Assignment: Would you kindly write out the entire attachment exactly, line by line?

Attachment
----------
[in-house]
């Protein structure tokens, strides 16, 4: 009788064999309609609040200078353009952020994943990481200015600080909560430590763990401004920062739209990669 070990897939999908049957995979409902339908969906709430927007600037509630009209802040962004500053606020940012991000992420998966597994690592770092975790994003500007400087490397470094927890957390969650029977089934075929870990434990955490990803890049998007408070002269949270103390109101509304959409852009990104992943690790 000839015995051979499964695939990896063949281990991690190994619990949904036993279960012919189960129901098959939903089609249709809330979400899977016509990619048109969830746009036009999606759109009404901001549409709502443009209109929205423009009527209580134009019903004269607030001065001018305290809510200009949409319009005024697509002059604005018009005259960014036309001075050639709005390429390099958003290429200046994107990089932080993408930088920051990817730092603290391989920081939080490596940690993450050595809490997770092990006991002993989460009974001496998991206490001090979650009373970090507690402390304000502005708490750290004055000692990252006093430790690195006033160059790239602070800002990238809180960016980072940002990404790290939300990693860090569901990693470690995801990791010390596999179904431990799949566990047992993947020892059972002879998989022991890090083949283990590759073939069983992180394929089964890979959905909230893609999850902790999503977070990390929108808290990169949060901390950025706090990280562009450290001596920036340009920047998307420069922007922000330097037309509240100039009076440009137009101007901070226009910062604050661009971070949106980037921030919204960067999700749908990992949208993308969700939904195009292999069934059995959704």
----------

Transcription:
[in-house]
């Protein structure tokens, strides 16, 4: 009788064999309609609040200078353009952020994943990481200015600080909560430590763990401004920062739209990669 070990897939999908049957995979409902339908969906709430927007600037509630009209802040962004500053606020940012991000992420998966597994690592770092975790994003500007400087490397470094927890957390969650029977089934075929870990434990955490990803890049998007408070002269949270103390109101509304959409852009990104992943690790 000839015995051979499964695939990896063949281990991690190994619990949904036993279960012919189960129901098959939903089609249709809330979400899977016509990619048109969830746009036009999606759109009404901001549409709502443009209109929205423009009527209580134009019903004269607030001065001018305290809510200009949409319009005024697509002059604005018009005259960014036309001075050639709005390429390099958003290429200046994107990089932080993408930088920051990817730092603290391989920081939080490596940690993450050595809490997770092990006991002993989460009974001496998991206490001090979650009373970090507690402390304000502005708490750290004055000692990252006093430790690195006033160059790239602070800002990238809180960016980072940002990404790290939300990693860090569901990693470690995801990791010390596999179904431990799949566990047992993947020892059972002879998989022991890090083949283990590759073939069983992180394929089964890979959905909230893609999850902790999503977070990390929108808290990169949060901390950025706090990280562009450290001596920036340009920047998307420069922007922000330097037309509240100039009076440009137009101007901070226009910062604050661009971070949106980037921030919204960067999700749908990992949208993308969700939904195009292999069934059995959704």